ICAS President: CAs should view technology as friend, not foe
Digitalisation is not an optional extra, but a chance to reimagine how we create value for business, clients and public, says Bruce Pritchard CA
For those of a certain age, there’s been a blink-and-you’ll-miss-it element to the pace of technological innovation. In the past 30 years, we’ve seen the near death of the fax and physical business correspondence and the concomitant rise of email and video-conferencing. Artificial intelligence and machine learning are already influencing the ways we live, work and shop.
When I trained as a CA, we did most things manually, and the first portable computers with bookkeeping packages were only just arriving. Now all of that and more is available in the palm of your hand. It shows how fast technology has advanced. And, crucially, its sophistication has advanced too – from basic accounting programs through to comprehensive enterprise resource planning systems. Now, business processes at the largest scale are controlled by algorithms.
Many CAs joining the profession today will be digital natives, having grown up with broadband and the earliest smartphones. It certainly gives a head start in a world that will only become more digital, but the challenge technology poses to the profession isn’t simply one of age – but of relevance. As professionals, we need to consider how technology is creating fundamental shifts in our roles and in the services we offer.
For accountants, technology has evolved to influence the type of tasks we perform and, at a greater scale, where the profession can add most value for employers and clients. It is no longer just an efficiency gain. When a calculation can be performed at a fraction of a second, its mechanics become far less valuable. But CAs have the business knowledge to put data and metrics in context, weaving together disparate information in a way that improves decision-making and outcomes. And I know many CAs will already have begun experiencing this shift in responsibilities – occupying the position of a business adviser – in recent years.
As technology continues to learn skills that currently fall within the realm of the accountant, we will have already moved on to the next thing.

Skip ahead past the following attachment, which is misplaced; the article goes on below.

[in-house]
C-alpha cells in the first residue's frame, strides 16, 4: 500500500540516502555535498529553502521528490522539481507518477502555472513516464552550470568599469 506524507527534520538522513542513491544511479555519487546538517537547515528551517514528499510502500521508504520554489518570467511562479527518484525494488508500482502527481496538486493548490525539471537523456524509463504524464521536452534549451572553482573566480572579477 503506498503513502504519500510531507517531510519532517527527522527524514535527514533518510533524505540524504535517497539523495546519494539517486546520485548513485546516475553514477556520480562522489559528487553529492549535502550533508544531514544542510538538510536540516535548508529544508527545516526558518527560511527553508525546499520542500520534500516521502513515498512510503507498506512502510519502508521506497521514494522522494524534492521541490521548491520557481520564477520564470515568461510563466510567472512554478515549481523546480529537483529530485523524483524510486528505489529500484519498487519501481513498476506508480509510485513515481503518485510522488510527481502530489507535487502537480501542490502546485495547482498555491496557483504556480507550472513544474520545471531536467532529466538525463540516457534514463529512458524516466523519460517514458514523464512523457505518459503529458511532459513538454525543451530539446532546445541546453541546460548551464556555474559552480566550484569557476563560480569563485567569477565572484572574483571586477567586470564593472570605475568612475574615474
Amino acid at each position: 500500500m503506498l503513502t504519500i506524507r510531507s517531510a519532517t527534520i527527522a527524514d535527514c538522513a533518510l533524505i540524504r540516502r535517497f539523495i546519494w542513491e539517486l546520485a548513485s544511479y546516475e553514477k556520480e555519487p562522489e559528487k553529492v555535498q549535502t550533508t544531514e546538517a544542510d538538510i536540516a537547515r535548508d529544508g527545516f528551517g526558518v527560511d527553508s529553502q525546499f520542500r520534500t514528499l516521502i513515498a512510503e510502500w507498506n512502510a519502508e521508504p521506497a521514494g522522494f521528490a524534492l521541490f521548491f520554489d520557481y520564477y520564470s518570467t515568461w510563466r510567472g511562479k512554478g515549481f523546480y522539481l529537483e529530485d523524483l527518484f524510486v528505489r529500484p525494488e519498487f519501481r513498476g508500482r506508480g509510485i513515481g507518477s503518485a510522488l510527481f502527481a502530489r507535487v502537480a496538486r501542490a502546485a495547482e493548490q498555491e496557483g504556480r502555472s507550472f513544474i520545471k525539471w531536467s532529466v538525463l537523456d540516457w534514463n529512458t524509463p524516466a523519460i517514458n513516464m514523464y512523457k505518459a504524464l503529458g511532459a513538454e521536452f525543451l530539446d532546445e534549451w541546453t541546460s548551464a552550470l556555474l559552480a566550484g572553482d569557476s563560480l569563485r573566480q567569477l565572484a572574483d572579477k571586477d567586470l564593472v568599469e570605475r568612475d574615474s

It’s also worth highlighting that even the most sophisticated technology can run afoul of human error. And identifying and fixing that is one area of accountancy that looks unlikely to change. It can stem from the coding and programming underpinning the technology itself. And the old adage of “garbage in, garbage out” still holds true. If those using technology do not fully understand its functionality – or lack data robust enough to work with – then it soon meets its limitations. Even today’s most advanced artificial intelligence cannot replicate the gut feeling that comes from looking at a set of financial statements and seeing a number that just doesn’t sit right.
But the momentum behind technological advancement is so strong, so all-encompassing, that accountancy must embrace it in order to stay relevant and continue providing valuable services. The challenge for the profession is to keep adapting so that we’re gaining new skills and competencies from the adoption of innovative technologies, rather than being replaced by them.
Individually, CAs have a responsibility to seek out, and educate themselves on, developments affecting their role and sector. We all know that the day we stop keeping pace is the day we get left behind. That’s a mantra that should extend to the profession as a whole, too, even if the discussion becomes a little more existential in nature. We have a responsibility – to employers, clients and the wider public – to understand the direction of travel and stay ahead of it. So, as technology continues to learn skills that currently fall within the realm of the accountant, we will have already moved on to the next thing. A core part of being a CA in the future will be contributing to the supervision and development of technology, steering progress so that it maintains the standards and rigour that underpin our profession.
That’s why advancing technology should be viewed as an incredible opportunity. With enough foresight, we can help shape the twin futures of accountancy and business for many years to come, strengthening our position as a trusted voice that cuts through the noise. The core skills of the CA will always be thoughtful analysis and interpretation – it’s just the application of those skills that will evolve over time. By being proactive, we will have the privilege of deciding where exactly to place ourselves in the chain of value creation.